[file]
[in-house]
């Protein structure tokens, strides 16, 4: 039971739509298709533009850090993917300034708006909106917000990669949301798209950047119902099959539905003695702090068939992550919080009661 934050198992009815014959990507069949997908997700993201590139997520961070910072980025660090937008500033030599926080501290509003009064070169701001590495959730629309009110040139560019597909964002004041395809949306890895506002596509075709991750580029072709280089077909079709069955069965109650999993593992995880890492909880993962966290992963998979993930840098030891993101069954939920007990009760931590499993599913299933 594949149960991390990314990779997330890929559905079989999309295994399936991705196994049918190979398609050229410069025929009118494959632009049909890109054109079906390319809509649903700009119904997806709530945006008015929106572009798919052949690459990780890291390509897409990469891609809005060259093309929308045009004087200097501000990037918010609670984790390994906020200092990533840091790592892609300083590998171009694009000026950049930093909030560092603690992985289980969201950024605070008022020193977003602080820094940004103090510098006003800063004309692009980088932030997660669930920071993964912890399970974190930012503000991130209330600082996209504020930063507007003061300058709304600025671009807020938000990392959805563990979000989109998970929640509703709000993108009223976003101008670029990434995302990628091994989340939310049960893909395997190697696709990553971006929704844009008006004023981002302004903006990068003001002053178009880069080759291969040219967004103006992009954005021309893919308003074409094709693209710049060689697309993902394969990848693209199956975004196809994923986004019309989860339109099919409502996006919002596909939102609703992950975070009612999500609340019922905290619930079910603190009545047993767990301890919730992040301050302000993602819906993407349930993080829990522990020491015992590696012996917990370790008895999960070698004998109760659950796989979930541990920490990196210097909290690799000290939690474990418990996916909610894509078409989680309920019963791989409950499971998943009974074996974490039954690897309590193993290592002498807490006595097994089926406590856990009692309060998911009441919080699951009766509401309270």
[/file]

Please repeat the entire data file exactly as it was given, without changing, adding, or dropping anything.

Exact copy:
[in-house]
């Protein structure tokens, strides 16, 4: 039971739509298709533009850090993917300034708006909106917000990669949301798209950047119902099959539905003695702090068939992550919080009661 934050198992009815014959990507069949997908997700993201590139997520961070910072980025660090937008500033030599926080501290509003009064070169701001590495959730629309009110040139560019597909964002004041395809949306890895506002596509075709991750580029072709280089077909079709069955069965109650999993593992995880890492909880993962966290992963998979993930840098030891993101069954939920007990009760931590499993599913299933 594949149960991390990314990779997330890929559905079989999309295994399936991705196994049918190979398609050229410069025929009118494959632009049909890109054109079906390319809509649903700009119904997806709530945006008015929106572009798919052949690459990780890291390509897409990469891609809005060259093309929308045009004087200097501000990037918010609670984790390994906020200092990533840091790592892609300083590998171009694009000026950049930093909030560092603690992985289980969201950024605070008022020193977003602080820094940004103090510098006003800063004309692009980088932030997660669930920071993964912890399970974190930012503000991130209330600082996209504020930063507007003061300058709304600025671009807020938000990392959805563990979000989109998970929640509703709000993108009223976003101008670029990434995302990628091994989340939310049960893909395997190697696709990553971006929704844009008006004023981002302004903006990068003001002053178009880069080759291969040219967004103006992009954005021309893919308003074409094709693209710049060689697309993902394969990848693209199956975004196809994923986004019309989860339109099919409502996006919002596909939102609703992950975070009612999500609340019922905290619930079910603190009545047993767990301890919730992040301050302000993602819906993407349930993080829990522990020491015992590696012996917990370790008895999960070698004998109760659950796989979930541990920490990196210097909290690799000290939690474990418990996916909610894509078409989680309920019963791989409950499971998943009974074996974490039954690897309590193993290592002498807490006595097994089926406590856990009692309060998911009441919080699951009766509401309270």